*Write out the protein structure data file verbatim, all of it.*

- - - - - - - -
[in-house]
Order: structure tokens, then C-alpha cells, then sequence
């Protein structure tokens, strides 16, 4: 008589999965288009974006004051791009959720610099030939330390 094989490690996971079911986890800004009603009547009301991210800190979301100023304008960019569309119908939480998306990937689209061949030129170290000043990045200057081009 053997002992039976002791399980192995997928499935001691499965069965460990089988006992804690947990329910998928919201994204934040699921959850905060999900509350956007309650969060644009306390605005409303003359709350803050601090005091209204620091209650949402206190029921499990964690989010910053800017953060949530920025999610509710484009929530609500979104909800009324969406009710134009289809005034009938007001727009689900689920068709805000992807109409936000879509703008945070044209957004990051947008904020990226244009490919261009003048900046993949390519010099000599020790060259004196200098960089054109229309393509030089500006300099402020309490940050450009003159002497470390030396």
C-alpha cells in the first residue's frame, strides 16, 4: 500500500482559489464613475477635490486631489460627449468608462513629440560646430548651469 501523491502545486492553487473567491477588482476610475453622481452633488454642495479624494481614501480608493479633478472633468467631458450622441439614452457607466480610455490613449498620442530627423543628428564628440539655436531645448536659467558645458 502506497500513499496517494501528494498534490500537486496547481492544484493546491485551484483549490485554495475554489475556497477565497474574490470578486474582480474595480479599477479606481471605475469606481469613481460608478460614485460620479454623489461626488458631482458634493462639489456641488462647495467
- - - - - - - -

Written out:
[in-house]
Order: structure tokens, then C-alpha cells, then sequence
């Protein structure tokens, strides 16, 4: 008589999965288009974006004051791009959720610099030939330390 094989490690996971079911986890800004009603009547009301991210800190979301100023304008960019569309119908939480998306990937689209061949030129170290000043990045200057081009 053997002992039976002791399980192995997928499935001691499965069965460990089988006992804690947990329910998928919201994204934040699921959850905060999900509350956007309650969060644009306390605005409303003359709350803050601090005091209204620091209650949402206190029921499990964690989010910053800017953060949530920025999610509710484009929530609500979104909800009324969406009710134009289809005034009938007001727009689900689920068709805000992807109409936000879509703008945070044209957004990051947008904020990226244009490919261009003048900046993949390519010099000599020790060259004196200098960089054109229309393509030089500006300099402020309490940050450009003159002497470390030396």
C-alpha cells in the first residue's frame, strides 16, 4: 500500500482559489464613475477635490486631489460627449468608462513629440560646430548651469 501523491502545486492553487473567491477588482476610475453622481452633488454642495479624494481614501480608493479633478472633468467631458450622441439614452457607466480610455490613449498620442530627423543628428564628440539655436531645448536659467558645458 502506497500513499496517494501528494498534490500537486496547481492544484493546491485551484483549490485554495475554489475556497477565497474574490470578486474582480474595480479599477479606481471605475469606481469613481460608478460614485460620479454623489461626488458631482458634493462639489456641488462647495467